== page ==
In 2013, an input of 185,388 kg of key blanks was balanced by an output of 145,132 kg of finished keys. EVVA was able to significantly improve this ratio and thus avoid a lot of scrap and waste. In 2019, EVVA purchased 160,620 kg of key blanks and was able to increase output to 160,585 kg of finished keys. In other words, an input-output ratio of practically 1:1 with minimal waste. We have achieved this through more efficient and accurate production processes as well as lean management tools (value stream mapping, Kanban, etc.) that target waste.


Rejects during key punching

Illustration of rejects during key punching

Hazardous waste

such as oil or electronic waste. These materials are required for electroplating and for production. They are disposed of professionally by specialist companies in accordance with legal requirements. No leakage of harmful substances has occurred. Electronic waste has increased from 1 tonne in 2013 to 5.8 tonnes in 2019. This is related to the replacement and disposal of old lighting fixtures, (see LED changeover). However, this is also due to the increased demand and production of electronic and mechatronic security systems. The battery requirement has therefore increased from 42 kg in 2010 to 271 kg in 2019. The further changeover to oil-free Clean Production machines will continuously reduce EVVA’s oil requirements.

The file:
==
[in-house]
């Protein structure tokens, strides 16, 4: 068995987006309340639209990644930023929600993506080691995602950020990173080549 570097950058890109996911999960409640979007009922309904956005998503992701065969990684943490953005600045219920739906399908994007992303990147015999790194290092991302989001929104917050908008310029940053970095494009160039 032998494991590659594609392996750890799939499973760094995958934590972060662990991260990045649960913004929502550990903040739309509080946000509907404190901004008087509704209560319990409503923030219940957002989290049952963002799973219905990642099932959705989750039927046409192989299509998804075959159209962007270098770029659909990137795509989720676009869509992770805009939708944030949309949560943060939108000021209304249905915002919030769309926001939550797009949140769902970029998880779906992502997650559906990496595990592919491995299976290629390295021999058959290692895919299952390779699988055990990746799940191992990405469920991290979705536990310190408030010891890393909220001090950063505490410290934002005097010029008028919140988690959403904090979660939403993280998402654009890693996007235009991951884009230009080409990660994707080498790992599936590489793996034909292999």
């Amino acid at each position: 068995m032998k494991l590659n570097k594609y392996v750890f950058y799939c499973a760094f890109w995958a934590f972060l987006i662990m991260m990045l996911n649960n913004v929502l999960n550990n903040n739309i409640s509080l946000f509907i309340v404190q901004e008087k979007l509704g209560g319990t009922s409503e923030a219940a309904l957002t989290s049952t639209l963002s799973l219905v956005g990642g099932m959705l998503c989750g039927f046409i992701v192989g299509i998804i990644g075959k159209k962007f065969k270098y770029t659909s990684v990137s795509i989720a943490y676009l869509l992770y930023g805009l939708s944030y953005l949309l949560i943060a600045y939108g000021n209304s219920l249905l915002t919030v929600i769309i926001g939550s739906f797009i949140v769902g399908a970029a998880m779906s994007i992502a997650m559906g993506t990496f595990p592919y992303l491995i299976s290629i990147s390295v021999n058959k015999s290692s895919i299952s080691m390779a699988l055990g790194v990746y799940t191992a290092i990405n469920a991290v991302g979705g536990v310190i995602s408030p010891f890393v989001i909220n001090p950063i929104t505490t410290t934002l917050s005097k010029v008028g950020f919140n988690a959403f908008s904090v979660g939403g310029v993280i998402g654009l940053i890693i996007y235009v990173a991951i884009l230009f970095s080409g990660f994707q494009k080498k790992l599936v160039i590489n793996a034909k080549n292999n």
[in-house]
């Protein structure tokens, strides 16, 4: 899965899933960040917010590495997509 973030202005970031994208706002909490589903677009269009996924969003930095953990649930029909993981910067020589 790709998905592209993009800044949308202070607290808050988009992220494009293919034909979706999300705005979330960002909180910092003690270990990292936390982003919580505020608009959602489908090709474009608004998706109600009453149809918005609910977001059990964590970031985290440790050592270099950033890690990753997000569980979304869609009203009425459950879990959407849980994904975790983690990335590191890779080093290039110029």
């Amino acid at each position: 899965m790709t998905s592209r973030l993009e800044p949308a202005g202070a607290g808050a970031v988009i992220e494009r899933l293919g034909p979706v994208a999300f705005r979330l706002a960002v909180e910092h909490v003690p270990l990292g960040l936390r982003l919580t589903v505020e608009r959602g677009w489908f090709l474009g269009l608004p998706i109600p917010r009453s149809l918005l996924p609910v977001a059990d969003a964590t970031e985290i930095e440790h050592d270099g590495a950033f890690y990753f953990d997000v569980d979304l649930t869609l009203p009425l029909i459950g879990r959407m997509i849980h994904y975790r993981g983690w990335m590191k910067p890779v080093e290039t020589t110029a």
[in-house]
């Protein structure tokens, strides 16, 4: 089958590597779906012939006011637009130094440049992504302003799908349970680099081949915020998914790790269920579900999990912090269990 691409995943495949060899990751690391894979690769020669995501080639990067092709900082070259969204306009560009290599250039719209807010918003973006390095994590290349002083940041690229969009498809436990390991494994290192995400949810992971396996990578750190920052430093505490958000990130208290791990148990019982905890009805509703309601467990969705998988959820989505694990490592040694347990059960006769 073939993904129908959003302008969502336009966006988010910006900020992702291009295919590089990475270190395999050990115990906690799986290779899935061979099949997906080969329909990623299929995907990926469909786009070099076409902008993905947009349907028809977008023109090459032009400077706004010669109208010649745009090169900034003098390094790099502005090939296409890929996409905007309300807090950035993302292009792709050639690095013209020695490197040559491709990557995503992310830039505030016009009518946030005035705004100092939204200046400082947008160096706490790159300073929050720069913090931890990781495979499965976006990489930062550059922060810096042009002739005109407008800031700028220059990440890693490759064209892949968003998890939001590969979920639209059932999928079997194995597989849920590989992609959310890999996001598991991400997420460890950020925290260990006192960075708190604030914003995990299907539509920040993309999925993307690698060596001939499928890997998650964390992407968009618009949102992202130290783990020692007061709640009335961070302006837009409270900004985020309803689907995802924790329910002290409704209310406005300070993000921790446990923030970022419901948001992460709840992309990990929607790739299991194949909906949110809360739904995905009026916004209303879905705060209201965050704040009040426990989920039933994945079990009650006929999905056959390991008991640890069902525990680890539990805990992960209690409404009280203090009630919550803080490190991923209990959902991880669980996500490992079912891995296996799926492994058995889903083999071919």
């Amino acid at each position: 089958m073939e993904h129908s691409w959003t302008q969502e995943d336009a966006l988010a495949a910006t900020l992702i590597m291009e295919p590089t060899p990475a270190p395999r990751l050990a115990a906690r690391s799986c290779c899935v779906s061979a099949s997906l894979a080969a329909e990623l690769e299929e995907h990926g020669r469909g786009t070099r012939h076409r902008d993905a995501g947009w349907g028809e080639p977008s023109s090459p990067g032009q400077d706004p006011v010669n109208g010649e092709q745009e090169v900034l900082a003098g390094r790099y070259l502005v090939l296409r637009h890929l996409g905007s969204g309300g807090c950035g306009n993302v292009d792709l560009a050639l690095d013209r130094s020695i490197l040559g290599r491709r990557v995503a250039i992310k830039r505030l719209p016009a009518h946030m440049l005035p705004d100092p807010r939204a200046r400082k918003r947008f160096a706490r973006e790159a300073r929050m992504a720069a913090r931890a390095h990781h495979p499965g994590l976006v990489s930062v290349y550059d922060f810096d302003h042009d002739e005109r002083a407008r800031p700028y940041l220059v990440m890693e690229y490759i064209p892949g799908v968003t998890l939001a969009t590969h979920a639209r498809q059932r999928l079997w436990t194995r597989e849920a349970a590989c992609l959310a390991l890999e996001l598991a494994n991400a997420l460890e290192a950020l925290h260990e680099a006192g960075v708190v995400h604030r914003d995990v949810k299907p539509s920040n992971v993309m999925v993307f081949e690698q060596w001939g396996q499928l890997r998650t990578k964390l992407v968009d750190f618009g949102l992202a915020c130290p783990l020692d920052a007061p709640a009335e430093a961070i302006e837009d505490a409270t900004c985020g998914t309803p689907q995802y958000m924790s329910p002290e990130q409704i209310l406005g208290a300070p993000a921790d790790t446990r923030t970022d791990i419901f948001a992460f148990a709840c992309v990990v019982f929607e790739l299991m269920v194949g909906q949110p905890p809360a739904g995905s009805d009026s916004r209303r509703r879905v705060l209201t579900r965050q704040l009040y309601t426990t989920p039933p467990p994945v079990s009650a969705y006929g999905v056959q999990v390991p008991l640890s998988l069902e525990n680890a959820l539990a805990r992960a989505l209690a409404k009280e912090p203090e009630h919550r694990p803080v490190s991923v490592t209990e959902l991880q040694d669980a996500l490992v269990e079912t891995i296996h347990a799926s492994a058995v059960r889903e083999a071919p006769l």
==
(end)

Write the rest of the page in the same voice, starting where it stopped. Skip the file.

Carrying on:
Our plastic output (e.g. for thumbturn covers for electronic access systems) has increased due to the greater demand for electronic products – from 174 kg in 2010 to over 1,523 kg in 2013 to 2,477 kg in 2019.

New electroplating processes

From 2020, EVVA has partially converted electroplating processes (for the surface treatment of our mechanical safety products) at the headquarters from powder to liquid. This simplifies the automated feeding of substances and thus an efficient and quantity-reduced supply.


Products and components such as batteries with a longer useful life also generate less waste and sets an example against the throwaway society. For more information, see Quality and Permanent Innovation.


To learn more about our recycling approach, see Recycling Materials and Recycling Water/Waste water.

Our targets

Fulfilment date: 2024

How: EVVA will be pushing ahead with paperless production and digital order processing in the coming years.

  • An example from internal order processing: In the course of 2021, only one delivery note form per order will be necessary instead of the previous 3 delivery note copies. The data flow for shipping is provided digitally, thus saving around 100,000 sheets of paper per year
  • Another example from order processing involving partners/customers: The new digital EVVA ordering platform for trade partners will further reduce the need for paper

Positive effects: The current paper requirement at EVVA headquarters is 43 tonnes per year. The planned reduction to 30 tonnes results in a saving of around 30% per year.

Fulfilment date: 2022

How: EVVA has been transforming electroplating processes in production since 2020. This will allow a more efficient introduction of substances.

Positive effects: The chemical consumption should thus decrease from 7,784 kg in 2019 to 6,600 kg in 2022. This would mean approximately 15% reduction in the amount of waste to be disposed of.